You can’t have a much more important agreement than one involving mergers and acquisitions. It can help your company reach new markets, eliminate the competition and gain new clients. It can also turn into a complete nightmare, financially and operationally, if you don’t do your legal homework and protect yourself in the merger/acquisition agreement. Our expert lawyer, Hugh Mulley, shares the key things you need to know about both Mergers and Acquisitions to avoid hidden risks.
What is the Difference Between a Merger and an Acquisition?
The term Mergers and Acquisitions is generally used to describe the amalgamation of two or more entities (generally, companies). The concepts are often used interchangeably and somewhat loosely and in some situations the differences between them can be slight, however, they tend to have different characteristics.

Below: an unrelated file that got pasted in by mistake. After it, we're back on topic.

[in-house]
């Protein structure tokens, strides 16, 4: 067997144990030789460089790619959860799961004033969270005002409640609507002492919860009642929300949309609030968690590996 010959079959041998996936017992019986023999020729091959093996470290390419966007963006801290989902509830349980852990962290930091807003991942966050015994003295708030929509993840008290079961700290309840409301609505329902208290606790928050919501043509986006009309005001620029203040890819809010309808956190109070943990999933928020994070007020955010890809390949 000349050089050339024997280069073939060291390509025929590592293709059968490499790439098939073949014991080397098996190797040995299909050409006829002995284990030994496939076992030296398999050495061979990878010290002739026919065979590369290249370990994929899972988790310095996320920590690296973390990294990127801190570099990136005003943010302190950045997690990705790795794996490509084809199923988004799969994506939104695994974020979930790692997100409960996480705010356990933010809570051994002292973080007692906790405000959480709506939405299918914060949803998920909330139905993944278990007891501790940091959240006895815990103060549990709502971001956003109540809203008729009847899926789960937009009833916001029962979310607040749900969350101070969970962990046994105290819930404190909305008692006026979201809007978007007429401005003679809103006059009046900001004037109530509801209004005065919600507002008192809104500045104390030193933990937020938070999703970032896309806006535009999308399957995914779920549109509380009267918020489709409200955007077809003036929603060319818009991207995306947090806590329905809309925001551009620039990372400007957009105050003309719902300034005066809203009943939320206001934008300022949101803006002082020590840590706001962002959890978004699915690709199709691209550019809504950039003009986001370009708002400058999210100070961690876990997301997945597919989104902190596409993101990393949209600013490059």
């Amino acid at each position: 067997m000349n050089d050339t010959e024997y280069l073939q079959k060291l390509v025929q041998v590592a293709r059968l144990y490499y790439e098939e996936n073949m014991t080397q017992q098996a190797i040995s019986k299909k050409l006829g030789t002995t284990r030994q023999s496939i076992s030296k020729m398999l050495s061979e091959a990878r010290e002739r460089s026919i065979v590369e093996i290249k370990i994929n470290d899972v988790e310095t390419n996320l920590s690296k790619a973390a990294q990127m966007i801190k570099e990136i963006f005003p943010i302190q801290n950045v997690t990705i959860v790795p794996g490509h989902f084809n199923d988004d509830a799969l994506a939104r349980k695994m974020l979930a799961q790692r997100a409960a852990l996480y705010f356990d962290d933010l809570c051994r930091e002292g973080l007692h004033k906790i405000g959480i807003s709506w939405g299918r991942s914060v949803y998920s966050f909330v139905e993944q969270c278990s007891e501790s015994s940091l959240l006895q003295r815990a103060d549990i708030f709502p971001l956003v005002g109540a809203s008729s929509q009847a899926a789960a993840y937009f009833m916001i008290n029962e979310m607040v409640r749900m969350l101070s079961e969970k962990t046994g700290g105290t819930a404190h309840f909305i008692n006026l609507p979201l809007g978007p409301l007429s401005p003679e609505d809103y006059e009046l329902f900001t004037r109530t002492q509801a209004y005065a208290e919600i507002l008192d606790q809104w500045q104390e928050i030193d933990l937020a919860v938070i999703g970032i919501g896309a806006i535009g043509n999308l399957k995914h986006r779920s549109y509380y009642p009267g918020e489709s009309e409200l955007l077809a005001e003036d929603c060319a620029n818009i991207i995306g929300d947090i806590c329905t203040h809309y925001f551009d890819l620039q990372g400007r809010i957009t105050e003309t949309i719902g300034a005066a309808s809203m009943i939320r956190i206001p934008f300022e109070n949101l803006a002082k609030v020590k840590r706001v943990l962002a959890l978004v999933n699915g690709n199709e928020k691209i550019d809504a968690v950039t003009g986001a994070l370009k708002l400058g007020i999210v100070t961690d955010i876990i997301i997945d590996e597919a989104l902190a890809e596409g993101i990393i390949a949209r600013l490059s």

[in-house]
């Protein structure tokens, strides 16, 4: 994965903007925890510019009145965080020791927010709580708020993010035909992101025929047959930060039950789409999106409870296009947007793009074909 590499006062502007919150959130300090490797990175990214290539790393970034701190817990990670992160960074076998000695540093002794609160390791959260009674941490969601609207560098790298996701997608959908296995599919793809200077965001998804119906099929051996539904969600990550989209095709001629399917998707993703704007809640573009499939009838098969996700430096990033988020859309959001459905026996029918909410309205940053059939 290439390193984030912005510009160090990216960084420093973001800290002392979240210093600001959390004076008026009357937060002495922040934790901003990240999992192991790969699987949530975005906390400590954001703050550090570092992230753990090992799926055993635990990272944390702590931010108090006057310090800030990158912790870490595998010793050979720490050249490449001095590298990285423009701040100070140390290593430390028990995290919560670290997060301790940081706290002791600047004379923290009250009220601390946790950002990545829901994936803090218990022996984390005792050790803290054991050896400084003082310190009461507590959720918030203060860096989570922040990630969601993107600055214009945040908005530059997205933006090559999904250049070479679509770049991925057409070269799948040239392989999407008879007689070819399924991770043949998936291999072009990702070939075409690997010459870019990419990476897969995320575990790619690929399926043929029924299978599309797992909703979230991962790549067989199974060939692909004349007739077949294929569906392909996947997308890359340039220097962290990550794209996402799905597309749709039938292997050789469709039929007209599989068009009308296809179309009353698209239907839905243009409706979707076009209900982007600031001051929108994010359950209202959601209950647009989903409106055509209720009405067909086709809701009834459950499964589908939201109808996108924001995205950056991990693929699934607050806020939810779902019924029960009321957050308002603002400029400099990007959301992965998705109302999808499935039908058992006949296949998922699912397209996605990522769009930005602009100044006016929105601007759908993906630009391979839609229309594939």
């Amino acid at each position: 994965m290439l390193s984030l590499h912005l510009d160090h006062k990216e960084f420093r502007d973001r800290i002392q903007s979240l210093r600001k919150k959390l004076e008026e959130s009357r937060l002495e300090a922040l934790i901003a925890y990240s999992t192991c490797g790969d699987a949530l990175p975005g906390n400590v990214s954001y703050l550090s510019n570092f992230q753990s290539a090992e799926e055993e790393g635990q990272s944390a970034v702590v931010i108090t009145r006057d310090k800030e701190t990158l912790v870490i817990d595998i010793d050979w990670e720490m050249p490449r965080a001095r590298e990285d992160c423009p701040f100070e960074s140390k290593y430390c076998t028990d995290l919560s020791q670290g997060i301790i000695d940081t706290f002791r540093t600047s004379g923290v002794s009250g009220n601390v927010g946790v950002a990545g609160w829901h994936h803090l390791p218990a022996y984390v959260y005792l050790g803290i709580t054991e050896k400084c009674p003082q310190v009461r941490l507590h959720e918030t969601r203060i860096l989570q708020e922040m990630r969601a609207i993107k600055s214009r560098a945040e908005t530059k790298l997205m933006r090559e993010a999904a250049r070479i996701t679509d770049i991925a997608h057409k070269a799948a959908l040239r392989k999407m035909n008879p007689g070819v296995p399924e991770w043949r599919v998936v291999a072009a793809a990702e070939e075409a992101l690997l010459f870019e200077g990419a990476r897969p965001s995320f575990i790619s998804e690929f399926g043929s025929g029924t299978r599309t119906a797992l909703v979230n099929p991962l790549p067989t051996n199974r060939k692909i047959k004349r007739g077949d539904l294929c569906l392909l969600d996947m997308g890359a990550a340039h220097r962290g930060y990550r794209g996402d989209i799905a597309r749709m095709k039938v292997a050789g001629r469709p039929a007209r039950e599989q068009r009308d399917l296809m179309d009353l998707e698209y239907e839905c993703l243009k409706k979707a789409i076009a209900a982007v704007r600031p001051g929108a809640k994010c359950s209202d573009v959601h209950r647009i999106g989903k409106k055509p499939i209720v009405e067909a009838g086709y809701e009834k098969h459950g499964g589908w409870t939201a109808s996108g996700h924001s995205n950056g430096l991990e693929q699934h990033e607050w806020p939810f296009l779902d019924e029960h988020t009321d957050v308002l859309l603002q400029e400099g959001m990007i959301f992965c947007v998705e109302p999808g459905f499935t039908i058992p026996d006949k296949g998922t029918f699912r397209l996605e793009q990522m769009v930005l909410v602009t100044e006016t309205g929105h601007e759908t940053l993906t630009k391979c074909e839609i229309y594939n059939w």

What is an Acquisition?
An acquisition will take place where one entity, usually a company (which we’ll call Company A) acquires the shares, or assets and often business, of another (let’s call it Company B). Where Company A acquires a majority of Company B’s shares, Company B will become its subsidiary, and where Company A acquires Company B’s assets and business, they’ll become part of Company A’s business to be used by it in its future operations. The dominant factor in each case is that Company A has acquired (or, if you like, taken over) Company B, or its assets and business. It will also be a type of acquisition if someone (perhaps a private equity investor invited to invest in a private company) invests in a company, in this case they’ll be acquiring shares (often a minority stake).
What is a Merger?